Beginning 15 October the Chronicle-Telegraph series was held. All games were played in Pittsbugh. The Superbas won game one 5-2 behind Joe McGinnity’s five hitter.  Frank Kitson picked up the win for Brooklyn 4-2 in game two. In the game Pittsburgh committed 6 errors. The Pirates crushed Harry Howell and the Superbas 10-0 in game 3 behind future World Series star Deacon Phillippe. With McGinnity back on the mound for game 4, Brooklyn rode to victory 6-1 and finished the series and claim the cup.

The Superbas roster included the following future Hall of Famers: pitcher Joe McGinnity, infielder Hughie Jennings, outfielders Willie Keeler and Joe Kelley, and manager Ned Hanlon.

The Pirates roster included the following future Hall of Famers: pitchers Jack Chesbro and Rube Waddell (losing pitcher in game 1 of the series), and outfielders Honus Wagner (not yet the shortstop) and Fred Clarke who doubled as manager.

The Chronicle-Telegraph cup is currently on display at the Hall of Fame in Cooperstown.

William Temple’s Cup

December 18, 2009

Temple Cup

By 1894 the National League was the sole Major League, the American League not yet formed and the American Association defunct. It was a Big League (literally) with 12 teams. Noone thought it a good idea to run the League as two divisions, and a split season had been tried once and didn’t work. That meant that when th regular season ended, a champion was crowned with no postseason play. That could make for some awfully boring last months of pennant races. If you couldn’t get enough baseball, it was just too bad. Enter William Chase Temple.

Temple owned the Pittsburgh team and decided he wanted more baseball, postseason baseball, a close pennant race. So he offered a postseason series for possession of the Temple Cup, a garrish trophy to be presented to the winner of a best of 7 series at the end of the season. But wait a minute, there’s only one league. Where do you get the two teams necessary to hold a series? Simple, Temple argued. You take the league leader and the runner up and have them face off. It took some work, but Temple finally got the League to agree (it was difficult because if you’d already won the pennant, why jeopardize it with another series).

Between 1894 and 1897 the Temple Cup series was played annually. In 3 of the 4 years the second place team defeated the league champion, indicating that the champion wasn’t taking the Series too awfully seriously. After 1897 the series was discontinued and with one exception there was no postseason play until the modern World Series began in 1903.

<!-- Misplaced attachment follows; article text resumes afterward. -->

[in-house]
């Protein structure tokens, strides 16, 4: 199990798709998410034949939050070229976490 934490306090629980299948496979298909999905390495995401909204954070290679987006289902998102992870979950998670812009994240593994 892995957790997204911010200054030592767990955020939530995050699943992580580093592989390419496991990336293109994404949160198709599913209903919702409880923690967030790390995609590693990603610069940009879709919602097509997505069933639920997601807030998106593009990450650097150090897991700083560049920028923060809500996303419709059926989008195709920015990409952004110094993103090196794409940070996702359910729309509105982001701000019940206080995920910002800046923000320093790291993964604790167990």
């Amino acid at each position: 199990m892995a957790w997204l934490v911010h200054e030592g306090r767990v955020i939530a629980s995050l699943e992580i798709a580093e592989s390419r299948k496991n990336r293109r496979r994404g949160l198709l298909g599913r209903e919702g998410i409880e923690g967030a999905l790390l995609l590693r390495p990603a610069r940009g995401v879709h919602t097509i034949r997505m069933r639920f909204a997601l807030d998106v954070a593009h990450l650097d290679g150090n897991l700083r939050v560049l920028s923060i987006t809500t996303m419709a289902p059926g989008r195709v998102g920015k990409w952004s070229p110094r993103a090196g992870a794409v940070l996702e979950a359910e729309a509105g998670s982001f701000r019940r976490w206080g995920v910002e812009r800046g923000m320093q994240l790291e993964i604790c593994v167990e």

The Cup? Well it took a while to track it down, but it was eventually found and now rests in the Hall of Fame in Cooperstown.

Temple Cup results:

1894-second place New York Giants beat the champion Baltimore Orioles (not the current Orioles) in 4 stratight games.

1895-second place Cleveland Spiders beat the champion Baltimore Orioles 4 games to 1.

1896-finally the first place team wins as the Orioles knock off the Spiders in a 4 game sweep.

1897-the second place Orioles defeat the champion Boston Beaneaters (now the Atlanta Braves) 4 games to 1.

Best Possible World Series: Conclusions

December 17, 2009

Now that I’ve posted my take on the best ever World Series games by game 1, game 2, etc, it’s a good idea to look at them as a group and draw some inferences.

1. The Dodgers win 2 of them (games 1 and 4), the Twins also win 2 of them (games 6 and 7), the Cardinals (game 2), the A’s (game 4), the Yankees (game 5), and the Giants (game 8 ) all win one. So there is no team that has a monopoly on good games.

2. Most of the games are very low scoring. That means I like tight games that are well pitched, not slugfests that tend to be very sloppy. Also a lot of them go into extra innings.

3. The games go across eras. There’s one in the 1910’s (3), 1 in the 1920s (8), 2 in the 1940s (2 and 4), 1 in the 1950s (5), one in the 1980s (1), and 2 in the 1990s (6 and 7). So no era can claim a distinction as the best era for World Series play.

4. Only one World Series, 1991, is represented twice. I guess that means I think it’s the best World Series I ever saw.

Hope you enjoyed the set of posts.